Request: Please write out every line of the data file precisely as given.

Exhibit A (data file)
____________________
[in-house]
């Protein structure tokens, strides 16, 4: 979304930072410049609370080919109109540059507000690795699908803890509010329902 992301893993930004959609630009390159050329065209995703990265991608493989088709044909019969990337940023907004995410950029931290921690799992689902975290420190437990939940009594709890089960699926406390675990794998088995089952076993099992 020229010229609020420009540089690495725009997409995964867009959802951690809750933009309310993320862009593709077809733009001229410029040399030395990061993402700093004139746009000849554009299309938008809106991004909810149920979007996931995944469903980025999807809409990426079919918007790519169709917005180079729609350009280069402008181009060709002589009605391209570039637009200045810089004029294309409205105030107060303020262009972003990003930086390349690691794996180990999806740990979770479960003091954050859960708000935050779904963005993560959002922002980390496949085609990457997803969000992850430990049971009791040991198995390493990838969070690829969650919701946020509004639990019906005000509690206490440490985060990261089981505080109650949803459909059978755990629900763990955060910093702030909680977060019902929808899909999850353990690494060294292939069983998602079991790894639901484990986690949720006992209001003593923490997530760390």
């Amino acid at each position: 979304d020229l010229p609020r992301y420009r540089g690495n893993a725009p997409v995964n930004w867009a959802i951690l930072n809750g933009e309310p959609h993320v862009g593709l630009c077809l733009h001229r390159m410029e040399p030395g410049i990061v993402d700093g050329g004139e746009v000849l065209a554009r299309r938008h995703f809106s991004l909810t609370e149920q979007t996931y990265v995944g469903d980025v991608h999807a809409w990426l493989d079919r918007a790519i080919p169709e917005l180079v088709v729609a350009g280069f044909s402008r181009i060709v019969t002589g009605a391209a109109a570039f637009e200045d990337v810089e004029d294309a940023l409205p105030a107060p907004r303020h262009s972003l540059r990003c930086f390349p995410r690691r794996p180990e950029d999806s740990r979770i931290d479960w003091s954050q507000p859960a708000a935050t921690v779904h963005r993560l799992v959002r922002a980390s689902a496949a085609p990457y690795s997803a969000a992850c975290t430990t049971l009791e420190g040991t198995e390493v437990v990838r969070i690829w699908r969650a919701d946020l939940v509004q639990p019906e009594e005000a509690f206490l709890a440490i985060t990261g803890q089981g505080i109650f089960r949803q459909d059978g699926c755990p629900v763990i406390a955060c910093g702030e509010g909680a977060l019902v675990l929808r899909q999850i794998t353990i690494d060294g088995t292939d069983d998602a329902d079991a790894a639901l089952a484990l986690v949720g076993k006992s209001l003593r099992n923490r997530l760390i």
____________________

[in-house]
């Protein structure tokens, strides 16, 4: 979304930072410049609370080919109109540059507000690795699908803890509010329902 992301893993930004959609630009390159050329065209995703990265991608493989088709044909019969990337940023907004995410950029931290921690799992689902975290420190437990939940009594709890089960699926406390675990794998088995089952076993099992 020229010229609020420009540089690495725009997409995964867009959802951690809750933009309310993320862009593709077809733009001229410029040399030395990061993402700093004139746009000849554009299309938008809106991004909810149920979007996931995944469903980025999807809409990426079919918007790519169709917005180079729609350009280069402008181009060709002589009605391209570039637009200045810089004029294309409205105030107060303020262009972003990003930086390349690691794996180990999806740990979770479960003091954050859960708000935050779904963005993560959002922002980390496949085609990457997803969000992850430990049971009791040991198995390493990838969070690829969650919701946020509004639990019906005000509690206490440490985060990261089981505080109650949803459909059978755990629900763990955060910093702030909680977060019902929808899909999850353990690494060294292939069983998602079991790894639901484990986690949720006992209001003593923490997530760390």
């Amino acid at each position: 979304d020229l010229p609020r992301y420009r540089g690495n893993a725009p997409v995964n930004w867009a959802i951690l930072n809750g933009e309310p959609h993320v862009g593709l630009c077809l733009h001229r390159m410029e040399p030395g410049i990061v993402d700093g050329g004139e746009v000849l065209a554009r299309r938008h995703f809106s991004l909810t609370e149920q979007t996931y990265v995944g469903d980025v991608h999807a809409w990426l493989d079919r918007a790519i080919p169709e917005l180079v088709v729609a350009g280069f044909s402008r181009i060709v019969t002589g009605a391209a109109a570039f637009e200045d990337v810089e004029d294309a940023l409205p105030a107060p907004r303020h262009s972003l540059r990003c930086f390349p995410r690691r794996p180990e950029d999806s740990r979770i931290d479960w003091s954050q507000p859960a708000a935050t921690v779904h963005r993560l799992v959002r922002a980390s689902a496949a085609p990457y690795s997803a969000a992850c975290t430990t049971l009791e420190g040991t198995e390493v437990v990838r969070i690829w699908r969650a919701d946020l939940v509004q639990p019906e009594e005000a509690f206490l709890a440490i985060t990261g803890q089981g505080i109650f089960r949803q459909d059978g699926c755990p629900v763990i406390a955060c910093g702030e509010g909680a977060l019902v675990l929808r899909q999850i794998t353990i690494d060294g088995t292939d069983d998602a329902d079991a790894a639901l089952a484990l986690v949720g076993k006992s209001l003593r099992n923490r997530l760390i």